What we learned from SEC media days

It's over. The four-day gauntlet of press coverage from SEC media days in Hoover, Ala., came to a close on Thursday afternoon. And now what's left is to look back and determine what we learned from the time spent with the 14 head coaches and 42 players.

With that in mind, we asked the three SEC writers who attended media days to give their biggest takeaway from the event.

Greg Ostendorf: We’ve harped on the off-field issues all week. My biggest takeaway from the event was the lack of star power. This is supposed to be the best conference in college football, and yet, it didn’t feel that way with the players who came.

I understand that both Leonard Fournette and Chad Kelly attended on the last day. Fournette is one of the front-runners to win the Heisman Trophy this year, and if you ask Kelly, he’s the best quarterback in college football. But it just didn’t feel the same as it did when Johnny Manziel made an appearance in 2012 or even when Jadeveon Clowney was there in 2013.

Myles Garrett is the No. 1 player on Mel Kiper’s Big Board for 2017, and he was about as memorable as his Texas A&M teammate, Ricky Seals-Jones. It’s not for a lack of personality, either. He’s actually one of the more interesting players in the SEC.

Maybe it was the off-field issues that overshadowed some of these “star” players. Maybe it was the fact that only three of the league’s quarterbacks were on hand. Or maybe it was the absence of some of the top skill guys -- players like Nick Chubb, Jalen Hurd, Calvin Ridley or Christian Kirk.

But ultimately, it just seemed like the players took a backseat this year.

Edward Aschoff: Outside of the fact that there were some diehard South Carolina and Vanderbilt fans in attendance?

I learned that there’s some tone deafness when it comes to discipline, but I also learned that Texas A&M’s offense might be in the right hands with Trevor Knight and Kevin Sumlin working together.

I was skeptical of the locker-room issues -- and I’m still weary of them -- but I think the fact that Sumlin and Knight found each other in somewhat desperate situations will make this work. Knight is the first senior quarterback Sumlin will work with at A&M and he has the intangibles and athleticism needed to lead this team.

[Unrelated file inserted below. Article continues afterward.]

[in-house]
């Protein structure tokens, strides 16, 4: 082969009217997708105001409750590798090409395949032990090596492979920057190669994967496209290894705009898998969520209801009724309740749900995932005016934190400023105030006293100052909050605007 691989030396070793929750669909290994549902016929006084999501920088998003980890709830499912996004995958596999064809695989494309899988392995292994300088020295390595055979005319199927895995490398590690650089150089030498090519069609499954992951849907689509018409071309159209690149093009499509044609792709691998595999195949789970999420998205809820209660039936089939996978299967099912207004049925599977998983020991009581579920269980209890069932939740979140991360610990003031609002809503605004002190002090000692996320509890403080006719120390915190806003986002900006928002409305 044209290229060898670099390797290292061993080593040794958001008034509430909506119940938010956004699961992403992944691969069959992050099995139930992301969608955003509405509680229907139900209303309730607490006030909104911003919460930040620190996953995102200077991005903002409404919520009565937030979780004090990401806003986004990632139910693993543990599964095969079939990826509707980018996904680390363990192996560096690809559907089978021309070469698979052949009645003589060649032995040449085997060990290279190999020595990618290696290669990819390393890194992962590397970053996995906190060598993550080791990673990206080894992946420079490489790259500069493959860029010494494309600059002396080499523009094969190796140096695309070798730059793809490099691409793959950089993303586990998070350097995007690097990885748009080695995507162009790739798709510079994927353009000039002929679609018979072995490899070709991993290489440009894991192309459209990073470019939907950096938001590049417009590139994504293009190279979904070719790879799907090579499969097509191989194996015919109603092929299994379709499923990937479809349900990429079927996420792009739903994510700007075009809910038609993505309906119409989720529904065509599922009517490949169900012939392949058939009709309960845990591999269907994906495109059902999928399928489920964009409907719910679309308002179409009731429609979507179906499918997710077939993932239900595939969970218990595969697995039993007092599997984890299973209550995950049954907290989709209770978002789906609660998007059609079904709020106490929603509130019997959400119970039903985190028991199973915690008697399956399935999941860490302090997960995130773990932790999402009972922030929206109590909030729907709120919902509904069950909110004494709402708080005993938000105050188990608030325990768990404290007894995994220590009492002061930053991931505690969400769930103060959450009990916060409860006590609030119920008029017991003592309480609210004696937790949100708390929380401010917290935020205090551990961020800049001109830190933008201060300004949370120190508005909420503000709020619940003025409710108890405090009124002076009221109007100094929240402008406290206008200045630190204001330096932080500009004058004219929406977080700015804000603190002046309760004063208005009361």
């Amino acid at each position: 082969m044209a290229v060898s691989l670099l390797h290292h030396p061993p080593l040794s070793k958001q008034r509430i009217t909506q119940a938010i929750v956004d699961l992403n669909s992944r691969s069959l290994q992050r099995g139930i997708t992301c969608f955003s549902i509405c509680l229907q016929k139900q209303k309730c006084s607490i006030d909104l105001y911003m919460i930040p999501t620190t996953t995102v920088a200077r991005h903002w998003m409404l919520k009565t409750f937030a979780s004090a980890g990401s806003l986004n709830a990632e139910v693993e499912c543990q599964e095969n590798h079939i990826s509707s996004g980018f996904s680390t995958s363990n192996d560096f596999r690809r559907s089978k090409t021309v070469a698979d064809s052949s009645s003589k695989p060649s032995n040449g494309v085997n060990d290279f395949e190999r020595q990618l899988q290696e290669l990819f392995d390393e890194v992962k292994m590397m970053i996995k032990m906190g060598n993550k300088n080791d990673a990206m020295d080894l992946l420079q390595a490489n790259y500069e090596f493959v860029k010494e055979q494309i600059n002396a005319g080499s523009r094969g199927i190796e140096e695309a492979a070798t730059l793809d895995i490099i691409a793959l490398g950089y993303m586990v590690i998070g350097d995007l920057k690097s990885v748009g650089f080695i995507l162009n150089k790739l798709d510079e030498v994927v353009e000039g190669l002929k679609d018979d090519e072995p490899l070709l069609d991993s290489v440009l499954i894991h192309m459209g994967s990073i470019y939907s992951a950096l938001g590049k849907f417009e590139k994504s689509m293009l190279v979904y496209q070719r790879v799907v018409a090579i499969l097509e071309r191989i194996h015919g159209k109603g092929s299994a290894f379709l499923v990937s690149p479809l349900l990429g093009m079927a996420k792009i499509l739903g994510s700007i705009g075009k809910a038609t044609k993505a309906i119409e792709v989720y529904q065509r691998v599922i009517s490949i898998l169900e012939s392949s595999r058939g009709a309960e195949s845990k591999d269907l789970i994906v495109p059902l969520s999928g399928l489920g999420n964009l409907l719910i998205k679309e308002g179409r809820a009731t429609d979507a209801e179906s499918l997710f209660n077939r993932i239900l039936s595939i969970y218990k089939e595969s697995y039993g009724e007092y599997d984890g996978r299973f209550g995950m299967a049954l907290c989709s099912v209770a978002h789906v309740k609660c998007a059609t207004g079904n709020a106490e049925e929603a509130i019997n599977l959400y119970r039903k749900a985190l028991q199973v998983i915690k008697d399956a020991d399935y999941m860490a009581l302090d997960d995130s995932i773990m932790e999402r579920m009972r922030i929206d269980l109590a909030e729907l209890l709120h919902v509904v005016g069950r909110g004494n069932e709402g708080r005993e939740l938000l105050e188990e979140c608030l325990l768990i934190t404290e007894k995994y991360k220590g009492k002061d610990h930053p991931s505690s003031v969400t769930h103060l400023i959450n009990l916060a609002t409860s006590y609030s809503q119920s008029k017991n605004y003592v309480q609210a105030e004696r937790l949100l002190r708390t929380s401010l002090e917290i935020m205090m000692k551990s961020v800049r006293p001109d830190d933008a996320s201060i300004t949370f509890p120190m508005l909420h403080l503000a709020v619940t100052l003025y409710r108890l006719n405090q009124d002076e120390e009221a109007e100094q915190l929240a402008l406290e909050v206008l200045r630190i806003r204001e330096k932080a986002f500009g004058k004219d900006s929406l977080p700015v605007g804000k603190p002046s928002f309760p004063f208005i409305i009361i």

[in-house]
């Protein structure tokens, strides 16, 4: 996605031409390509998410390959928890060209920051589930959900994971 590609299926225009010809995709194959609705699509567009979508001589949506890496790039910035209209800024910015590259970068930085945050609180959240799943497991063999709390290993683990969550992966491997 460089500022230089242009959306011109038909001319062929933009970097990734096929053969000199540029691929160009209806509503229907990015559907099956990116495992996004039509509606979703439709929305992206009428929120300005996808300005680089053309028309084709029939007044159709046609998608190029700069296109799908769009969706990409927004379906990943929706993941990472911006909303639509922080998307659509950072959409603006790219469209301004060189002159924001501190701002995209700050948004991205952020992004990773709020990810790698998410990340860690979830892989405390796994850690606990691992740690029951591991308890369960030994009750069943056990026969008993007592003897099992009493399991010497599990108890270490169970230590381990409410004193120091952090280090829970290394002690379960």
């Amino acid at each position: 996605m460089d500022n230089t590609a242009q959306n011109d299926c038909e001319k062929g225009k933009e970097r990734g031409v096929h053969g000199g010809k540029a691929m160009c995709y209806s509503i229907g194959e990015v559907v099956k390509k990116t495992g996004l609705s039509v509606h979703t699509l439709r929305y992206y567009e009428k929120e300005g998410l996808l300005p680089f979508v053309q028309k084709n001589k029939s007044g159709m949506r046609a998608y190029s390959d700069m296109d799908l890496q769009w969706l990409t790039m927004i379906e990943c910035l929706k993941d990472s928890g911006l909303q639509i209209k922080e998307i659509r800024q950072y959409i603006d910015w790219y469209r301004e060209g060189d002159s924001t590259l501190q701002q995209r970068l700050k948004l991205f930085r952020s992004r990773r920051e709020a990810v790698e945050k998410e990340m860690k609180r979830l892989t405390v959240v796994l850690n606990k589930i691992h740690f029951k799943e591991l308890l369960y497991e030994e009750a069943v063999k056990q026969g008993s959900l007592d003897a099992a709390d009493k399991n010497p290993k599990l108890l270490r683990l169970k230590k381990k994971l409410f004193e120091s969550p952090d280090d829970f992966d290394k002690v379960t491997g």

Alex Scarbrough: It was easy to walk away from media days shaking your head, thinking how out of touch the SEC can be sometimes. Mississippi State's Dan Mullen flopped in his defense of Jeffery Simmons. Nick Saban fumed as he explained why Cam Robinson and Hootie Jones might not miss any time. Hugh Freeze, in what's become a familiar refrain of helplessness, had no answers for an ongoing NCAA investigation. And if we go back to Day 1, we get the backdrop of commissioner Greg Sankey defending the SEC's image while Auburn simultaneously releases news that four players who were arrested will be available to play against Clemson. In a lot of ways, it was a week of looking and failing to find a backbone.

But what it reminded me of more than anything was how many of us don't acknowledge the idea of constituency. Put simply: Coaches aren't looking for my support. Unless you run a 4.4 or contribute to an athletic fund, they aren’t looking for yours, either. Their constituency -- the ones they really have to please -- are current and future players (and boosters, of course). What some might interpret as weak on discipline can easily be seen in another light: a player's coach. Don't believe me? Look at what former Alabama safety Ha Ha Clinton-Dix tweeted after Saban got into it with Paul Finebaum. Or how about a post from blue-chip tackle Isaiah Wilson?

If you don't think what Mullen did plays well with recruits, too, then you're kidding yourself. He turned the decision to let Simmons in the program into one about family. And you don't turn your back on family, right? It's calculated and effective. You might find it ridiculous, but he knew he would be asked about issues of domestic violence and he laced up those Yeezy sneakers anyway.

Mississippi State fans want the narrative to be about Ole Miss' downfall. But in the middle of an NCAA investigation, every player said it wasn't a distraction. Freeze said of recruiting, “I’m probably too candid, but we’re doing really well.”

Don't get me wrong: What's going on is important and concerning. NCAA investigations and arrests are no small matters. But after a week of trying to dig deep into those issues, what I came away feeling was a stronger sense that outside of our air-conditioned confines, our idea of what's tone-deaf can play as the right note to those who matter.